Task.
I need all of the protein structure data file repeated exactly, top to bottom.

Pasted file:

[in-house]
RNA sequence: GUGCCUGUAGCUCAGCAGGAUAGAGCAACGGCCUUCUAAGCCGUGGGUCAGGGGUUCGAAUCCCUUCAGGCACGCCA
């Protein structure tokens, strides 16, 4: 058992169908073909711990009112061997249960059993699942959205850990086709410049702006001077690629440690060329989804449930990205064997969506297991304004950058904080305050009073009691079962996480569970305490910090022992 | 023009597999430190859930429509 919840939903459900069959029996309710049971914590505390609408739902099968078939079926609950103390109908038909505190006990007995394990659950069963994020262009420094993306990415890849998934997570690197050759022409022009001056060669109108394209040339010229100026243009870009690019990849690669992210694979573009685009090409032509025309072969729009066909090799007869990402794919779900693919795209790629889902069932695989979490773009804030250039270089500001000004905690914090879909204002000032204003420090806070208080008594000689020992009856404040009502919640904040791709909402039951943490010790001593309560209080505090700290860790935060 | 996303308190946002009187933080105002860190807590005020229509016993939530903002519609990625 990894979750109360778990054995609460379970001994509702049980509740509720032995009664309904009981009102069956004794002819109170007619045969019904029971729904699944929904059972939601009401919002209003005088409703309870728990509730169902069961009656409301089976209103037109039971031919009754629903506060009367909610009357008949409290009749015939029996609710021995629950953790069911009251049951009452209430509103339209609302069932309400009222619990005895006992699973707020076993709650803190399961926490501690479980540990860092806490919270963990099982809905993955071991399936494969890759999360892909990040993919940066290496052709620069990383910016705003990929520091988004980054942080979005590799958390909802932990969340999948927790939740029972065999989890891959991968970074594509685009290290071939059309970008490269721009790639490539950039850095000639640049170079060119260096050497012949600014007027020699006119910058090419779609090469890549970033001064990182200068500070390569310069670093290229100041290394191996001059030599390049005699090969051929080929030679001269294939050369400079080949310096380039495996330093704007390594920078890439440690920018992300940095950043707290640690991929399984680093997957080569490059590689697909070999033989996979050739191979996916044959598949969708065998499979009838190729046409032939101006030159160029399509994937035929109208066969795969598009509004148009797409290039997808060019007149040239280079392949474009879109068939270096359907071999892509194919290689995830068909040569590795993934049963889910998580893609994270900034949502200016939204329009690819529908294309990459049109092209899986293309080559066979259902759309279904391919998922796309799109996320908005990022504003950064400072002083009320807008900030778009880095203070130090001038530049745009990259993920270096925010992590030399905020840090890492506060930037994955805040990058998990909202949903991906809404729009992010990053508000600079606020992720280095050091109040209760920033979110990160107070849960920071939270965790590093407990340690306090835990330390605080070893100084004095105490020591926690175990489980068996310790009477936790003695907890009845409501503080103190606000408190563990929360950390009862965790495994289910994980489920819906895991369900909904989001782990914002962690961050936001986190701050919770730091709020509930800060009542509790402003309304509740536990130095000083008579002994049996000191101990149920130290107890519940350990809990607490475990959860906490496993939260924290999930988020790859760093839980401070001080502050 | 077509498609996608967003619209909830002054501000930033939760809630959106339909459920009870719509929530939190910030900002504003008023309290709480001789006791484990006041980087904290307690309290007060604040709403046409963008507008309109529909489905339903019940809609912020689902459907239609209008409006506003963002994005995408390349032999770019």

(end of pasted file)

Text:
[in-house]
RNA sequence: GUGCCUGUAGCUCAGCAGGAUAGAGCAACGGCCUUCUAAGCCGUGGGUCAGGGGUUCGAAUCCCUUCAGGCACGCCA
């Protein structure tokens, strides 16, 4: 058992169908073909711990009112061997249960059993699942959205850990086709410049702006001077690629440690060329989804449930990205064997969506297991304004950058904080305050009073009691079962996480569970305490910090022992 | 023009597999430190859930429509 919840939903459900069959029996309710049971914590505390609408739902099968078939079926609950103390109908038909505190006990007995394990659950069963994020262009420094993306990415890849998934997570690197050759022409022009001056060669109108394209040339010229100026243009870009690019990849690669992210694979573009685009090409032509025309072969729009066909090799007869990402794919779900693919795209790629889902069932695989979490773009804030250039270089500001000004905690914090879909204002000032204003420090806070208080008594000689020992009856404040009502919640904040791709909402039951943490010790001593309560209080505090700290860790935060 | 996303308190946002009187933080105002860190807590005020229509016993939530903002519609990625 990894979750109360778990054995609460379970001994509702049980509740509720032995009664309904009981009102069956004794002819109170007619045969019904029971729904699944929904059972939601009401919002209003005088409703309870728990509730169902069961009656409301089976209103037109039971031919009754629903506060009367909610009357008949409290009749015939029996609710021995629950953790069911009251049951009452209430509103339209609302069932309400009222619990005895006992699973707020076993709650803190399961926490501690479980540990860092806490919270963990099982809905993955071991399936494969890759999360892909990040993919940066290496052709620069990383910016705003990929520091988004980054942080979005590799958390909802932990969340999948927790939740029972065999989890891959991968970074594509685009290290071939059309970008490269721009790639490539950039850095000639640049170079060119260096050497012949600014007027020699006119910058090419779609090469890549970033001064990182200068500070390569310069670093290229100041290394191996001059030599390049005699090969051929080929030679001269294939050369400079080949310096380039495996330093704007390594920078890439440690920018992300940095950043707290640690991929399984680093997957080569490059590689697909070999033989996979050739191979996916044959598949969708065998499979009838190729046409032939101006030159160029399509994937035929109208066969795969598009509004148009797409290039997808060019007149040239280079392949474009879109068939270096359907071999892509194919290689995830068909040569590795993934049963889910998580893609994270900034949502200016939204329009690819529908294309990459049109092209899986293309080559066979259902759309279904391919998922796309799109996320908005990022504003950064400072002083009320807008900030778009880095203070130090001038530049745009990259993920270096925010992590030399905020840090890492506060930037994955805040990058998990909202949903991906809404729009992010990053508000600079606020992720280095050091109040209760920033979110990160107070849960920071939270965790590093407990340690306090835990330390605080070893100084004095105490020591926690175990489980068996310790009477936790003695907890009845409501503080103190606000408190563990929360950390009862965790495994289910994980489920819906895991369900909904989001782990914002962690961050936001986190701050919770730091709020509930800060009542509790402003309304509740536990130095000083008579002994049996000191101990149920130290107890519940350990809990607490475990959860906490496993939260924290999930988020790859760093839980401070001080502050 | 077509498609996608967003619209909830002054501000930033939760809630959106339909459920009870719509929530939190910030900002504003008023309290709480001789006791484990006041980087904290307690309290007060604040709403046409963008507008309109529909489905339903019940809609912020689902459907239609209008409006506003963002994005995408390349032999770019």